© 2018 by BluritgrainitForgetit | Franz Brandstaetter

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Nuke Reconcile 3D

So welcome to my first tutorial on Nuke. I hope I can continue this monthly, so that you will check this site regularly! Why have I chosen Nuke and why the Reconcile 3D node for my first tutorial ?? Well this is pretty easy to explain. Nuke is my favorite compositing tool, first because of its speed and flexibility, and second because it rocks on my macbookpro! The reconcile 3D node was chosen, because it saved me so much time, that I spent in Shake tracking objects even though I had a 3d camera.

So now let's start: The reconcile 3D node is usually used when you need to have a 2D transformation on an object, that exists in 3d. Let's say you have a pan and tile shot and on one of your images there is a lenseflare. You build your panorama inside the 3d space in Nuke, and set up a camera. Now the problem is, that your cam pans over the image with the flare, and everybody will notice, that this flare is 2d. So you want to add a lensflare in Nuke, that moves realistic to the camera. What you can do now is add a locator and use your reconcile 3d node, to calcualte the locators position in 2d, and link this information with your lensflare node. A locator inside Nuke is usually an Axis node, found in the 3d menu. Now let's assume that you have a shot, where you need to add 3d or 2d elements. In a production pipeline the first thing usually done is a 3d matchmove. In the image below you see the matchmoved camera with 2 locators inside Maya. The advantage here is, that the locators are from the matchmoving application, and therefore have the right position automatically.

I can now select one locator and export a .chan file with the script found on highend3d . The same thing is done with the camera. Back in Nuke create a Camera and an Axis node and import the .chan files.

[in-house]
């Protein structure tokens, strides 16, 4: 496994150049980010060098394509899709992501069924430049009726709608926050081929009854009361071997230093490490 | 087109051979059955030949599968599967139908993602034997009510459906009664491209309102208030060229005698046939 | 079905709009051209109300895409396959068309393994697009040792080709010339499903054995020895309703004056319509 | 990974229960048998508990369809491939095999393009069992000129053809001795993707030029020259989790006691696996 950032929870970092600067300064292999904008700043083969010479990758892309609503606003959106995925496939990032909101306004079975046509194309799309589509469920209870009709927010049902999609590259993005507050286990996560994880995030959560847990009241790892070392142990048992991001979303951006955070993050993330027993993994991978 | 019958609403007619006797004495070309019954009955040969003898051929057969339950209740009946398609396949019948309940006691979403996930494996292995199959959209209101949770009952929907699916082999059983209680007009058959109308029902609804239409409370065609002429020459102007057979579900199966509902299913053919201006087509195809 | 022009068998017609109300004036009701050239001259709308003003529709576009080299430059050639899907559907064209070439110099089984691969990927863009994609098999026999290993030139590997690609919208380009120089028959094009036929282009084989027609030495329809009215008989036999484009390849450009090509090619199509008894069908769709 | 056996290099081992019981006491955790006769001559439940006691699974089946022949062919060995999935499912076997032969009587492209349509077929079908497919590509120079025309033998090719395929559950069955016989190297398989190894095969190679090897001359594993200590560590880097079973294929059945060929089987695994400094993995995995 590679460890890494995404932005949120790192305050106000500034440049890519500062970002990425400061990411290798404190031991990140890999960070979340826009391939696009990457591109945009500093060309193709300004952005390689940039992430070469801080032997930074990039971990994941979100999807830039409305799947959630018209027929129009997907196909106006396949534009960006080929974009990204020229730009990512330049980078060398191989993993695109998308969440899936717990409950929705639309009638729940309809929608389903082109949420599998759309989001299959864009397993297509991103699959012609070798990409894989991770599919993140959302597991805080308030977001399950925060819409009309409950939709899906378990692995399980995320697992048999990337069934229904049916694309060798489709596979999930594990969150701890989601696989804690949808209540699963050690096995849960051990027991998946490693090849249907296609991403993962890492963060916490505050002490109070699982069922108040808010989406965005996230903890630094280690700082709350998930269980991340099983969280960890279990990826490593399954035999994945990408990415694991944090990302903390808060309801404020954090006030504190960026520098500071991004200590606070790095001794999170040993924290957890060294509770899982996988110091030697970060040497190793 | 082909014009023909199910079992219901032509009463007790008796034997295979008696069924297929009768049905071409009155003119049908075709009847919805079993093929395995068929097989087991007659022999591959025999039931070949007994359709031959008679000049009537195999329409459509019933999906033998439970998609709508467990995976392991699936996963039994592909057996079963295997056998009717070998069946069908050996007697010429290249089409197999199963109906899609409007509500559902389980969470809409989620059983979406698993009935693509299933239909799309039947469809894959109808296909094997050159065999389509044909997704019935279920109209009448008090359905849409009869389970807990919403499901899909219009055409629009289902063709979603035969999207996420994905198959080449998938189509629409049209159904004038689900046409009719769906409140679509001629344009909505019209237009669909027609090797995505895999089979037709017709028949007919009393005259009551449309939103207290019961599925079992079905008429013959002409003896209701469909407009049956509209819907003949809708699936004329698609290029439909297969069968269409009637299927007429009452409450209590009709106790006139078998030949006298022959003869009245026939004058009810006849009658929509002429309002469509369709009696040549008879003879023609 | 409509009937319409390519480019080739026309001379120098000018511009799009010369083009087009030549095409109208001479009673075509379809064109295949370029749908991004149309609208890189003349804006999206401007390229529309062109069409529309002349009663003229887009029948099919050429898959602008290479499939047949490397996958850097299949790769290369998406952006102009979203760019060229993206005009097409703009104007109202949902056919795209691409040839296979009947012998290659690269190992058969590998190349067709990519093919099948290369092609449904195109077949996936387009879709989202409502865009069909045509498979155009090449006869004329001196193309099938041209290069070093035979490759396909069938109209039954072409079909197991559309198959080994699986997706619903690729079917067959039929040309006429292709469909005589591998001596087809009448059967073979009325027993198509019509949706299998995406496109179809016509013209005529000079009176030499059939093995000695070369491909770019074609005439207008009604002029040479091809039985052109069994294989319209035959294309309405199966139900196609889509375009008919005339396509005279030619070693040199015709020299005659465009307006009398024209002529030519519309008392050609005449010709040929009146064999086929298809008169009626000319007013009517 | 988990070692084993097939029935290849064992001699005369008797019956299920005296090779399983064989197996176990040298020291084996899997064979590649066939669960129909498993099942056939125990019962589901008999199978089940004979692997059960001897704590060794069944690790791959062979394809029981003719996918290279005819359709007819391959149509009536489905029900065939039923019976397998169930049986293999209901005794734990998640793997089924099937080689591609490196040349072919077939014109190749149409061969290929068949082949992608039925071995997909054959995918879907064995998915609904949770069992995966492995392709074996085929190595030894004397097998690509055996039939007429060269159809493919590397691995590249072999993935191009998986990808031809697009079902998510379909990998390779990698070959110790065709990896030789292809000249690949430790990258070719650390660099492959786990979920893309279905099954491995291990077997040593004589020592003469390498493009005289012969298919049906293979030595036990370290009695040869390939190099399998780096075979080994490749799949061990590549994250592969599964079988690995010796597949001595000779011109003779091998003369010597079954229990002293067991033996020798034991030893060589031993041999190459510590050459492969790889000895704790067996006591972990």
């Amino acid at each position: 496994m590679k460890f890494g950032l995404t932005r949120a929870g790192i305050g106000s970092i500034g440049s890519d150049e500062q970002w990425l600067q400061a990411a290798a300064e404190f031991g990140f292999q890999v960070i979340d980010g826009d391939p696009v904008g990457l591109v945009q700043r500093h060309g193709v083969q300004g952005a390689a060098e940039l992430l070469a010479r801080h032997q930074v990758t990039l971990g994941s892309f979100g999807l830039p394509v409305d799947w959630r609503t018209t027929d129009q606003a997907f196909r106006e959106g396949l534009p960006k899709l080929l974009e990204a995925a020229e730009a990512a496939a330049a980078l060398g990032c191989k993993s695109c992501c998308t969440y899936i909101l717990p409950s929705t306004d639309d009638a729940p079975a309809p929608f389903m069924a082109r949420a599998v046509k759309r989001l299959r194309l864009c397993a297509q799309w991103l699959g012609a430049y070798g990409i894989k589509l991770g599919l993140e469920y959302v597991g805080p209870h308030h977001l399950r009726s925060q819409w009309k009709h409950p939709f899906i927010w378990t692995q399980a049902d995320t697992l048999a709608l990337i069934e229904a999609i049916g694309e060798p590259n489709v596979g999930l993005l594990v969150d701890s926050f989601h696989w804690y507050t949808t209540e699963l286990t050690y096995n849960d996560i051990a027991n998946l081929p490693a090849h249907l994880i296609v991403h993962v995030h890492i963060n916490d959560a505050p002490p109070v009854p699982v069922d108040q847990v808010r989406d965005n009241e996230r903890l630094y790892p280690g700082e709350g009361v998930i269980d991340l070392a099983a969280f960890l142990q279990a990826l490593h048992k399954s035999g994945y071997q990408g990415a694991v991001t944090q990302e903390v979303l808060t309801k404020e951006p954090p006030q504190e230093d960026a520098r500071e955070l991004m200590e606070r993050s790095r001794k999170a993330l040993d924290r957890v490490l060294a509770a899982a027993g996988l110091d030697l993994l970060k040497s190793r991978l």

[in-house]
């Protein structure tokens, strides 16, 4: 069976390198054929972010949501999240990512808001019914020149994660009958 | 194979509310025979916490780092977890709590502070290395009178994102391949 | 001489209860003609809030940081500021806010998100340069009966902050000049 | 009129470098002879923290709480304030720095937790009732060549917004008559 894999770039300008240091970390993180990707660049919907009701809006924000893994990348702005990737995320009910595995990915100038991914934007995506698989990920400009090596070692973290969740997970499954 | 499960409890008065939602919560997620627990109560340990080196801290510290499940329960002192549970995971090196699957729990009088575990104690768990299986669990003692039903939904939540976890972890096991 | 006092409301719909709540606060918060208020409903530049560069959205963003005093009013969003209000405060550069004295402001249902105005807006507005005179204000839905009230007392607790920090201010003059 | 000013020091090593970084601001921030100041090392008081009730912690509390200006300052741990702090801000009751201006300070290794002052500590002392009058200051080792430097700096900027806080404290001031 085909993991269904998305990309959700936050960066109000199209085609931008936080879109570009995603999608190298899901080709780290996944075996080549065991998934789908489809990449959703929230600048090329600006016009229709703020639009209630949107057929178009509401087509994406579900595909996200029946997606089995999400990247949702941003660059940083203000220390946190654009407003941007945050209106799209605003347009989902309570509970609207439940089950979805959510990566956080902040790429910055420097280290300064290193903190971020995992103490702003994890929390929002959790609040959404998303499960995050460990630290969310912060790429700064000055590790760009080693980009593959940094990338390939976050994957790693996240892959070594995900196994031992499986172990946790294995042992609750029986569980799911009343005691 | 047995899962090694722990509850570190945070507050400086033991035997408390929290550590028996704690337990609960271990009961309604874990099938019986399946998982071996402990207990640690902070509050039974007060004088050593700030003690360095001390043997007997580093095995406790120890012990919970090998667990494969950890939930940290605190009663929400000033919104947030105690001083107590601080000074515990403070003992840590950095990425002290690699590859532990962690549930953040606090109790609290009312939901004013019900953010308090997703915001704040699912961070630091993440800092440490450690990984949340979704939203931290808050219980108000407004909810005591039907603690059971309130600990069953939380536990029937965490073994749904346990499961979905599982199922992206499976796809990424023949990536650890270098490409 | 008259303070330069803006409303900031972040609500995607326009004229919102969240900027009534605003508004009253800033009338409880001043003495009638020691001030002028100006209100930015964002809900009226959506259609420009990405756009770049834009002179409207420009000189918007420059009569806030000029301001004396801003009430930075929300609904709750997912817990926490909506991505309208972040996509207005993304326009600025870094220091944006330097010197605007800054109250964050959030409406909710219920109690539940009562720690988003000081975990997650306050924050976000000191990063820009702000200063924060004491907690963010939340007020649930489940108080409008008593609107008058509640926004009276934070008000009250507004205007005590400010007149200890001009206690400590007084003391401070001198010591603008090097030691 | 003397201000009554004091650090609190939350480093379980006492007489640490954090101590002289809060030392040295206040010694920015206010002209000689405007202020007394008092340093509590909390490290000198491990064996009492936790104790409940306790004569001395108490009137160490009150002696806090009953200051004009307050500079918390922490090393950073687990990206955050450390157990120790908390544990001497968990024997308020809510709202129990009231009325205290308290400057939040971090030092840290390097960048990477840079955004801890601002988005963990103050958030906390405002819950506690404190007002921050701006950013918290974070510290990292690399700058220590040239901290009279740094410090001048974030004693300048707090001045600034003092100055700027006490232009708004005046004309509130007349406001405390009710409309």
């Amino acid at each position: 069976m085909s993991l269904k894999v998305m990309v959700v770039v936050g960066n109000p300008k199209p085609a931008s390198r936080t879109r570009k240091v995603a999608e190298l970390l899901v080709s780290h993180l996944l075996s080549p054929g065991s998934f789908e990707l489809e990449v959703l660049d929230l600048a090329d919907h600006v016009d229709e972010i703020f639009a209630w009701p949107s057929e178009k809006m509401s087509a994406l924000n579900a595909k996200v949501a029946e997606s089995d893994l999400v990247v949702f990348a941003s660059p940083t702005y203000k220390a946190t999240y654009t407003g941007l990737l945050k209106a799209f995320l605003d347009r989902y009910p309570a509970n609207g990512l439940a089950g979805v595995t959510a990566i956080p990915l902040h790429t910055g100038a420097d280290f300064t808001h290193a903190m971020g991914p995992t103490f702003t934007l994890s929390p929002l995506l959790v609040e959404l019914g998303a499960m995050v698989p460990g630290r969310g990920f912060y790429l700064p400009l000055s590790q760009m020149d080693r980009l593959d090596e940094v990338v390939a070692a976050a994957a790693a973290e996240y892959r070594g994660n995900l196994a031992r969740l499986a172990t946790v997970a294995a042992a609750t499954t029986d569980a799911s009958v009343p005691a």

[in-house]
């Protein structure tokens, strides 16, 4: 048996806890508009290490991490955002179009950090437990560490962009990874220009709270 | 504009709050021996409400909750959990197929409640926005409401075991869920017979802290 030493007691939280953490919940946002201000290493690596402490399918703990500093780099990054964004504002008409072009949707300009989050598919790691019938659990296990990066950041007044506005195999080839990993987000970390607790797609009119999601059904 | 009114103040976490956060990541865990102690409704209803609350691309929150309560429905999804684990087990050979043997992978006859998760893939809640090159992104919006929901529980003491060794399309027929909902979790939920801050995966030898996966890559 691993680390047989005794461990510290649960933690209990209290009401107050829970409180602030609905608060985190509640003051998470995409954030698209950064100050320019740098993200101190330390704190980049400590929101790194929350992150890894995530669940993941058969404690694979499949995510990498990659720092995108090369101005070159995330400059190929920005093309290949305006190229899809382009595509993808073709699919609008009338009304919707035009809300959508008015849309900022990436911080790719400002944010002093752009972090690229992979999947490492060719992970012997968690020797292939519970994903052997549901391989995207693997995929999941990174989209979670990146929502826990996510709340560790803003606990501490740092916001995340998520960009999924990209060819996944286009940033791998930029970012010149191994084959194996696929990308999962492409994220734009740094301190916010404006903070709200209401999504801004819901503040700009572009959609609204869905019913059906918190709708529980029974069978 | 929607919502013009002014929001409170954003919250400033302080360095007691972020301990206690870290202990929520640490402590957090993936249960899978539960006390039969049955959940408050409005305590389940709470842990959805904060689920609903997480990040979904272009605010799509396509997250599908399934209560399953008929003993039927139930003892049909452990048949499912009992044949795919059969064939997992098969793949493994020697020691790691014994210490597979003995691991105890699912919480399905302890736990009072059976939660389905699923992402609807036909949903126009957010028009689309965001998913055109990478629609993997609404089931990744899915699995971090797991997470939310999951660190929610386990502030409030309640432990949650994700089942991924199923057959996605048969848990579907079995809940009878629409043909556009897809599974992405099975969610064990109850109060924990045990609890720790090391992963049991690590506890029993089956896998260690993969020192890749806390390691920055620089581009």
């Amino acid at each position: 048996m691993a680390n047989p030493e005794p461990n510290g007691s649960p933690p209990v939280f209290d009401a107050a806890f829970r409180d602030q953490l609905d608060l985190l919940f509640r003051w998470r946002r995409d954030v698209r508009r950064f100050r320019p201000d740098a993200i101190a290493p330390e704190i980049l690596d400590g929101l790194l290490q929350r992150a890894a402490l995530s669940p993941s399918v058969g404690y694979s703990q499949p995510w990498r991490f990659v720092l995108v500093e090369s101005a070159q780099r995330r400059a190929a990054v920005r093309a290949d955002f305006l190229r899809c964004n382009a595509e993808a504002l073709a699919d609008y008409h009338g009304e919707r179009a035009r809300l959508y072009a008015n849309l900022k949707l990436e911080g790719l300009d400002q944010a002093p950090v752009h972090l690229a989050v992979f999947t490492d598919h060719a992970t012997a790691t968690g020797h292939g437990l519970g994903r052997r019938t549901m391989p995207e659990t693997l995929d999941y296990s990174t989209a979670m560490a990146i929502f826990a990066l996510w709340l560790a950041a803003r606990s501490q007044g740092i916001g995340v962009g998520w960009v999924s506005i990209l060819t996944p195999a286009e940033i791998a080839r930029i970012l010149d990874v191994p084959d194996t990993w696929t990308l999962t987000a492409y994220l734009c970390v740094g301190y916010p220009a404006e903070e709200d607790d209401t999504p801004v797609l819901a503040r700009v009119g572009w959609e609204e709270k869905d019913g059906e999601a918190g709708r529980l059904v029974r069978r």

The most important tip here is, that your Maya camera is in inches and Nuke calculates in millimeters. So you definitely have to change your vertical and horizontal aperture so that your Nuke cam will match the Maya camera.

Then create a reconcile 3D node and connect your cam into the camera input and your axis in your axis input. The image input is for the image you want to move based on the Axis position in relation to the camera movement. So when everything is connected click on create keyframes. The image that is connected in the image input will then automatically follow the position, where the locator was in your 3D scene. You can add a corner pin for instance to the image above in order to match it to a certain area in your shot. You can use the reconcile3D node to move the image, but you can also link the translations to a 2D transform or 3d transform node, or whatever node you like. In the image below I linked the reconcile3D node to the position of the Flare node.

I think it is clear that this is a wonderful and fast way for matching elements without the need of tracking in your comp application. This finishes my first try of a Nuke tutorial. I hope it is of some help, and you will give me some feedback, whether I should continue with this short tips.